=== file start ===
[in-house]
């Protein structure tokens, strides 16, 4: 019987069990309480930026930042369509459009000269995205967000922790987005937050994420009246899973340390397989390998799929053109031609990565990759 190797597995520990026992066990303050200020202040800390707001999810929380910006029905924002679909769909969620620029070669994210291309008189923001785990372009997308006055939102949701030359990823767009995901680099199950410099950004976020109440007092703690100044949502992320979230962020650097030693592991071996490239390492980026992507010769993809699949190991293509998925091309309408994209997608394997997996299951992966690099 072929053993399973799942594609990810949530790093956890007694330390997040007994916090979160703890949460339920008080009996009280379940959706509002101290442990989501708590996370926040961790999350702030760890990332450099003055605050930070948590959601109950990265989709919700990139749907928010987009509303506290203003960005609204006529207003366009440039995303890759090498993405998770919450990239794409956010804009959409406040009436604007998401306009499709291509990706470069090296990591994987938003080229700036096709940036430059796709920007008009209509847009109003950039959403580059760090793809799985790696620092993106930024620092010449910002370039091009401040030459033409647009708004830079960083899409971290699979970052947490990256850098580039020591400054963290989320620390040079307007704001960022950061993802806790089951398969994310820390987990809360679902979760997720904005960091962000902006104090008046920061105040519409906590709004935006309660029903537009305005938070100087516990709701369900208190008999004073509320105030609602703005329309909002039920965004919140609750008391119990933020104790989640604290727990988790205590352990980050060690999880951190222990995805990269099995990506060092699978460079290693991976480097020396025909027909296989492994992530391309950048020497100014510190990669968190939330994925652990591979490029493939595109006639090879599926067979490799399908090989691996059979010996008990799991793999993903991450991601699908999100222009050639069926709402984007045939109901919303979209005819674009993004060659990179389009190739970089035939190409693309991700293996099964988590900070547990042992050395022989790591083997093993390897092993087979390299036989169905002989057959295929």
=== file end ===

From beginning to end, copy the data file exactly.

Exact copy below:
[in-house]
């Protein structure tokens, strides 16, 4: 019987069990309480930026930042369509459009000269995205967000922790987005937050994420009246899973340390397989390998799929053109031609990565990759 190797597995520990026992066990303050200020202040800390707001999810929380910006029905924002679909769909969620620029070669994210291309008189923001785990372009997308006055939102949701030359990823767009995901680099199950410099950004976020109440007092703690100044949502992320979230962020650097030693592991071996490239390492980026992507010769993809699949190991293509998925091309309408994209997608394997997996299951992966690099 072929053993399973799942594609990810949530790093956890007694330390997040007994916090979160703890949460339920008080009996009280379940959706509002101290442990989501708590996370926040961790999350702030760890990332450099003055605050930070948590959601109950990265989709919700990139749907928010987009509303506290203003960005609204006529207003366009440039995303890759090498993405998770919450990239794409956010804009959409406040009436604007998401306009499709291509990706470069090296990591994987938003080229700036096709940036430059796709920007008009209509847009109003950039959403580059760090793809799985790696620092993106930024620092010449910002370039091009401040030459033409647009708004830079960083899409971290699979970052947490990256850098580039020591400054963290989320620390040079307007704001960022950061993802806790089951398969994310820390987990809360679902979760997720904005960091962000902006104090008046920061105040519409906590709004935006309660029903537009305005938070100087516990709701369900208190008999004073509320105030609602703005329309909002039920965004919140609750008391119990933020104790989640604290727990988790205590352990980050060690999880951190222990995805990269099995990506060092699978460079290693991976480097020396025909027909296989492994992530391309950048020497100014510190990669968190939330994925652990591979490029493939595109006639090879599926067979490799399908090989691996059979010996008990799991793999993903991450991601699908999100222009050639069926709402984007045939109901919303979209005819674009993004060659990179389009190739970089035939190409693309991700293996099964988590900070547990042992050395022989790591083997093993390897092993087979390299036989169905002989057959295929």